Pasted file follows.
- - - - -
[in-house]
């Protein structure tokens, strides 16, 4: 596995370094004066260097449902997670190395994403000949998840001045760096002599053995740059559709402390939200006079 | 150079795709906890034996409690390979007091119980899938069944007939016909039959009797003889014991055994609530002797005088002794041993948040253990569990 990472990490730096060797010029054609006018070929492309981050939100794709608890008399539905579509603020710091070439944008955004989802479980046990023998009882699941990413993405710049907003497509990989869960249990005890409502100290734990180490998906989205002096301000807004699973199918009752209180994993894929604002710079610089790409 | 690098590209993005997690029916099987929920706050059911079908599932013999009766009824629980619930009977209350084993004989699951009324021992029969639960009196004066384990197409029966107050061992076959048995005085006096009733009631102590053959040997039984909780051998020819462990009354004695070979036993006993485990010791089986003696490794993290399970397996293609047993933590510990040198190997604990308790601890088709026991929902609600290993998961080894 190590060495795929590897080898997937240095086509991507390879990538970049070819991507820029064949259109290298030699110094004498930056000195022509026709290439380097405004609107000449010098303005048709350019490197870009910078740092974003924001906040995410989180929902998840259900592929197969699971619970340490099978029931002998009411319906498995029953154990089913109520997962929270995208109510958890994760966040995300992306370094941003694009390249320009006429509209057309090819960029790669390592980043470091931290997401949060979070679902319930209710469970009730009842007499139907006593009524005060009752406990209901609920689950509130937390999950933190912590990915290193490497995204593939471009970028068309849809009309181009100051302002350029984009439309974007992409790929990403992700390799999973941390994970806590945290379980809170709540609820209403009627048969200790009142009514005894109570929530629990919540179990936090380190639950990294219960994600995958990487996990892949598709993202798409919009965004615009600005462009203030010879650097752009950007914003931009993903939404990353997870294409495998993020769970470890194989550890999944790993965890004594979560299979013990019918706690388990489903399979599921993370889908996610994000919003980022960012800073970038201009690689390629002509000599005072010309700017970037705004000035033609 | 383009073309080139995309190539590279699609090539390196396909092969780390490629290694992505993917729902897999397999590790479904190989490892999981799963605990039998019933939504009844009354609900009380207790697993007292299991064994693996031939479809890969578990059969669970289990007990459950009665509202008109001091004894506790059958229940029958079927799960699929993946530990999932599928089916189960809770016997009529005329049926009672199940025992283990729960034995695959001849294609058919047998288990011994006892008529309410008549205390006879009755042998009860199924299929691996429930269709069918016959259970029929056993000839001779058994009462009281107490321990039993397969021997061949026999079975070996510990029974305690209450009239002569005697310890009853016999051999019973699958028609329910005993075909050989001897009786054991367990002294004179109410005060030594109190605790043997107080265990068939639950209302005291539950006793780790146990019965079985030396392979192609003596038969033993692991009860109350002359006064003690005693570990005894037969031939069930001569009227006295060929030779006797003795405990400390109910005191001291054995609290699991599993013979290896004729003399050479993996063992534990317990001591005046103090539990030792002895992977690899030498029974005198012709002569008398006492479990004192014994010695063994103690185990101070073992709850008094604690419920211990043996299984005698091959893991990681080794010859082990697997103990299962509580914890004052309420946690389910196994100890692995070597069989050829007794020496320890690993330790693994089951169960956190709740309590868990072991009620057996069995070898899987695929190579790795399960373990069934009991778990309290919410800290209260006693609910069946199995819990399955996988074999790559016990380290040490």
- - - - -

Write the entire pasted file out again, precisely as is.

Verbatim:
[in-house]
């Protein structure tokens, strides 16, 4: 596995370094004066260097449902997670190395994403000949998840001045760096002599053995740059559709402390939200006079 | 150079795709906890034996409690390979007091119980899938069944007939016909039959009797003889014991055994609530002797005088002794041993948040253990569990 990472990490730096060797010029054609006018070929492309981050939100794709608890008399539905579509603020710091070439944008955004989802479980046990023998009882699941990413993405710049907003497509990989869960249990005890409502100290734990180490998906989205002096301000807004699973199918009752209180994993894929604002710079610089790409 | 690098590209993005997690029916099987929920706050059911079908599932013999009766009824629980619930009977209350084993004989699951009324021992029969639960009196004066384990197409029966107050061992076959048995005085006096009733009631102590053959040997039984909780051998020819462990009354004695070979036993006993485990010791089986003696490794993290399970397996293609047993933590510990040198190997604990308790601890088709026991929902609600290993998961080894 190590060495795929590897080898997937240095086509991507390879990538970049070819991507820029064949259109290298030699110094004498930056000195022509026709290439380097405004609107000449010098303005048709350019490197870009910078740092974003924001906040995410989180929902998840259900592929197969699971619970340490099978029931002998009411319906498995029953154990089913109520997962929270995208109510958890994760966040995300992306370094941003694009390249320009006429509209057309090819960029790669390592980043470091931290997401949060979070679902319930209710469970009730009842007499139907006593009524005060009752406990209901609920689950509130937390999950933190912590990915290193490497995204593939471009970028068309849809009309181009100051302002350029984009439309974007992409790929990403992700390799999973941390994970806590945290379980809170709540609820209403009627048969200790009142009514005894109570929530629990919540179990936090380190639950990294219960994600995958990487996990892949598709993202798409919009965004615009600005462009203030010879650097752009950007914003931009993903939404990353997870294409495998993020769970470890194989550890999944790993965890004594979560299979013990019918706690388990489903399979599921993370889908996610994000919003980022960012800073970038201009690689390629002509000599005072010309700017970037705004000035033609 | 383009073309080139995309190539590279699609090539390196396909092969780390490629290694992505993917729902897999397999590790479904190989490892999981799963605990039998019933939504009844009354609900009380207790697993007292299991064994693996031939479809890969578990059969669970289990007990459950009665509202008109001091004894506790059958229940029958079927799960699929993946530990999932599928089916189960809770016997009529005329049926009672199940025992283990729960034995695959001849294609058919047998288990011994006892008529309410008549205390006879009755042998009860199924299929691996429930269709069918016959259970029929056993000839001779058994009462009281107490321990039993397969021997061949026999079975070996510990029974305690209450009239002569005697310890009853016999051999019973699958028609329910005993075909050989001897009786054991367990002294004179109410005060030594109190605790043997107080265990068939639950209302005291539950006793780790146990019965079985030396392979192609003596038969033993692991009860109350002359006064003690005693570990005894037969031939069930001569009227006295060929030779006797003795405990400390109910005191001291054995609290699991599993013979290896004729003399050479993996063992534990317990001591005046103090539990030792002895992977690899030498029974005198012709002569008398006492479990004192014994010695063994103690185990101070073992709850008094604690419920211990043996299984005698091959893991990681080794010859082990697997103990299962509580914890004052309420946690389910196994100890692995070597069989050829007794020496320890690993330790693994089951169960956190709740309590868990072991009620057996069995070898899987695929190579790795399960373990069934009991778990309290919410800290209260006693609910069946199995819990399955996988074999790559016990380290040490």